by Structured Settlement Watchdog®
I've obtained a copy of the complaint in the legal malpractice case of Maryalice Rose v Charles E. Smith and CES Law Group, LLC In the Circuit Court for Baltimore City. In my opinion, the case is significant because it questions the standard for statutory independent professional advice given to would be sellers of structured settlement payments rights. The plaintiffs allege that it was never the Defendant Smith's intention to provide independent professional advice, rather it was Defendant Smith's intention to make money for himself and his law firm and that he breached his fiduciary duty and legal duties owed to the plaintiff.
Maryland is one of the minority of states that mandates independent professional advice, also known simply by an acronym familiar to beer connoisseurs , "IPA"
The now 21 year old plaintiff is functionally illiterate and suffers from cognitive deficits and learning disabilities, [ Complaint at 18-19] and does not have the cognitive ability to work. [ Complaint p 12 #70 legal malpractice count]
According to the timeline alleged in the Complaint...
November 4, 2013
a notary public hired by Access Funding arrived at Maryalice Rose's home in order to have Ms. Rose sign multiple documents. The notary brought the documents for Maryalice Rose to sign with her. Because she cannot read , Maryalice Rose does not know if the documents the notary brought were identical to copies of documents she previously . The notary advised ms. Rose that she could not read the documents for her, but simply directed Maryalice Rose where she had to sign [ Complaint at 31-32]
Plaintiff alleges that Charles E. Smith Esquire accepted the legal and fiduciary responsibility toward Maryalice Rose to render independent professional advice to her. At the time he accepted the responsibility, he entered into an attorney-client relationship with Mary Alice Rose. [ Complaint at 36]
October 29, 2013
Attorney Charles E. Smith signed the letter (reproduced below) from the Complaint (obtained from the Baltimore City Court) dated October 29, 2013, in which he stated that he spoke to Maryalice Rose on November 4, 2013 (6 days after the date of his letter), and that he reviewed on her behalf the proposed transaction between Ms. Rose and Access Funding, LLC. Plaintiffs alleged this to not be true. [ Complaint at 37]
Attorney Smith further stated that he explained to Maryalice Rose the financial, legal and tax implications of the transaction. Attorney Smith further stated that Ms. Rose understood "every aspect" of the transaction and the implications of the transaction. These statements were not true [[Complaint at 38]
Back to beer for a moment...
How Was IPA Invented?
IPA was allegedly invented by the British during their efforts to colonize India. Again and again, the beer they sent their troops failed to endure the sea voyage all the way around the Cape of Good Hope. Extreme temperatures and prolonged storage without the benefits of refrigeration were less than ideal conditions for transporting beer. As a result, it kept spoiling on the trip. The British had two tools to work with: alcohol and hops. Both of these work as preservatives. According to legend, it was George Hodgson of East London’s Bow Brewery who eventually created the first IPA. It was bitter and highly alcoholic, but it could make the long ocean trip.
Structured settlements are intended to make the "long ocean trip". Prior to 2002 at least, cash now pushers behaved like figurative pirates who saw opportunity and whose profit making objectives impaired the journey of the structured settlement annuitant around the "Cape of Good Hope", the hope that their previously negotiated long term financial security was assured. Unfortunately for some, the Sirens (working a little Greek mythology in there) of "Cash Now" masked the bitter high discount rates that "plundered" more of the structured settlement annuitant's future payments than were necessary.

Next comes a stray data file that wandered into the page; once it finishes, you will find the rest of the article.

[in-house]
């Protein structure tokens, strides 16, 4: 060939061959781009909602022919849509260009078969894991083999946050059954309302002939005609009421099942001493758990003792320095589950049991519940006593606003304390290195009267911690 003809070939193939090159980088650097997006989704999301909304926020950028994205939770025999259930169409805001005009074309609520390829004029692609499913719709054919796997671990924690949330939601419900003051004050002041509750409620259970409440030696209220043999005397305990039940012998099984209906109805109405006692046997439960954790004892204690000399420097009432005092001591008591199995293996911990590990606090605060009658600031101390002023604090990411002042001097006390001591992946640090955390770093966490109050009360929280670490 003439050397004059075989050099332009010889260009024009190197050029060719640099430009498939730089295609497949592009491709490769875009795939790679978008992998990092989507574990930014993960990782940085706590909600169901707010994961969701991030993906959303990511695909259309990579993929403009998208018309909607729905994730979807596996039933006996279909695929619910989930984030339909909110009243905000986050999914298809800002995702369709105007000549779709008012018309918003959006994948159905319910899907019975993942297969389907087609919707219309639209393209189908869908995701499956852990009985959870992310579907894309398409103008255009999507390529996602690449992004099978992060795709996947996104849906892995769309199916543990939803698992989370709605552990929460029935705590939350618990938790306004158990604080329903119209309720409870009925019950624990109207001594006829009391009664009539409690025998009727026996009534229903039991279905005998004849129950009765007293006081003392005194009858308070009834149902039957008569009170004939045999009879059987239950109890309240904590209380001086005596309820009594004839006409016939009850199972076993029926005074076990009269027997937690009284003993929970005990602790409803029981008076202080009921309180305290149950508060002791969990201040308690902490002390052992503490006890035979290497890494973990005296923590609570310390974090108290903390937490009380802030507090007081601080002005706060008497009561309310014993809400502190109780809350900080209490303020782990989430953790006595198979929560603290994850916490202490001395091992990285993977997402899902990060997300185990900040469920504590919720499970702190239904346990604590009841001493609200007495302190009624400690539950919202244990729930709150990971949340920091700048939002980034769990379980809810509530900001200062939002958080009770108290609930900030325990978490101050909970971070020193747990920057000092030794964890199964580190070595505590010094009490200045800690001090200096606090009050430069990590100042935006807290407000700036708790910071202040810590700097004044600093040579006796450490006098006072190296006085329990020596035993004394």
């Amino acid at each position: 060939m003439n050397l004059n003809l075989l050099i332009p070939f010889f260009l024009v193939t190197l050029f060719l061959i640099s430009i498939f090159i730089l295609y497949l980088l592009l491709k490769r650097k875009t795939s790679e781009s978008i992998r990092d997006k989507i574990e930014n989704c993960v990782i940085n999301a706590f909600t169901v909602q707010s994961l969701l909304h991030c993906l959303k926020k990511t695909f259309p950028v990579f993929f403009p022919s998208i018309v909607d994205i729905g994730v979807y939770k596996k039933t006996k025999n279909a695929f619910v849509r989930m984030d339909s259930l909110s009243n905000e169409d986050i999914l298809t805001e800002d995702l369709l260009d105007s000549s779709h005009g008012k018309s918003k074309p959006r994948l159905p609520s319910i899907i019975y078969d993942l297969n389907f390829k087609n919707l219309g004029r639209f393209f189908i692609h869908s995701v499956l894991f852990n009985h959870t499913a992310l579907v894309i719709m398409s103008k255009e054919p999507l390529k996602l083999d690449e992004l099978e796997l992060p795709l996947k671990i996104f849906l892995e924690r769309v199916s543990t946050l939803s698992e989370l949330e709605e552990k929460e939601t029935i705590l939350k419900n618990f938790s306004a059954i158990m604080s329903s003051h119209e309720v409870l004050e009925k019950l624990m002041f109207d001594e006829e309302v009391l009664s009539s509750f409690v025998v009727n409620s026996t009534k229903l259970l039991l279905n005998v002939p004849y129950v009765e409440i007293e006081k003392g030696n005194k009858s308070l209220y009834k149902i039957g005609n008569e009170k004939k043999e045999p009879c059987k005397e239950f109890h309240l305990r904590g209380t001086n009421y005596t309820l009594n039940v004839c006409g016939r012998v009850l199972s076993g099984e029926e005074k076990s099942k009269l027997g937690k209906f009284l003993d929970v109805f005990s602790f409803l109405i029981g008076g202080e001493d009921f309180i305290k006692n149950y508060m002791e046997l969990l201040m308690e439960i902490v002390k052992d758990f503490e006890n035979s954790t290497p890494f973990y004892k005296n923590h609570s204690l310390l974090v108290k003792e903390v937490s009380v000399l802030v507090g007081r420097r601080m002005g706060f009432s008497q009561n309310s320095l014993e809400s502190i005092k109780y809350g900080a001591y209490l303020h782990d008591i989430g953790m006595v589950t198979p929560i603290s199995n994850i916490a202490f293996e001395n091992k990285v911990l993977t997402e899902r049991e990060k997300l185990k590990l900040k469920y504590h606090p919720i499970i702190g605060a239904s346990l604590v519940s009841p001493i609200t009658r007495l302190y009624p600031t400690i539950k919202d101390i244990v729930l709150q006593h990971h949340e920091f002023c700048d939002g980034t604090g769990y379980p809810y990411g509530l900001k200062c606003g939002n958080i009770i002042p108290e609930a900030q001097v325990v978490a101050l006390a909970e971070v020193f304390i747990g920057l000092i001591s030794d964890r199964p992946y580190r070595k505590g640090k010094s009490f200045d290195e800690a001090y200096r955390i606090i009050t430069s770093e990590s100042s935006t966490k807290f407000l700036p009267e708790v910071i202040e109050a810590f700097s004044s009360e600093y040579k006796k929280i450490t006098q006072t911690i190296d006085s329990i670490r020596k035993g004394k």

The provisions of the Victims of Terrorism Tax Relief Act of 2001 which gave rise to IRC 5891 and over time, the state structured settlement protection acts, were enacted to protect structured settlement annuitants. The concept of independent professional advice is to make sure people in a "cash now stupor" know what they are doing and understand the potential consequences. And, critical, in my opinion, it is the responsibility of the professional providing the IPA to actually advise against the transaction if it doesn't make sense. An IPA is not supposed to be a "hall pass".
Having to sell your structured settlement really sucks, but if you must do so, you should be able to depend on laws that have been put in place to protect you and a review process such as an IPA.
There are people who provide independent professional advice, that truly take the time to do the job, but like just about everything else in the structured settlement secondary market, self-regulation doesn't work.
According to the Complaint, Charles Smith, for himself and CES Law Group, LLC has signed at least forty identical or substantially similar letters under similar circumstances in other petitions where Access Funding was seeking a transfer of a structured settlement. [ Complaint at #57)
Maryland's structured settlement protection act failed Maryalice Rose, exactly the sort of person that the act was designed to protect. Had a mandatory court appearance been required a judge could have interviewed Ms. Rose and possibly determined for himself of Ms. Rose's a capacity or incapacity to make a decision that was in her best interest. This same scenario has played out in other states, like Florida. Unless and until mandatory court appearances are required nationwide, we're bound to see more victims.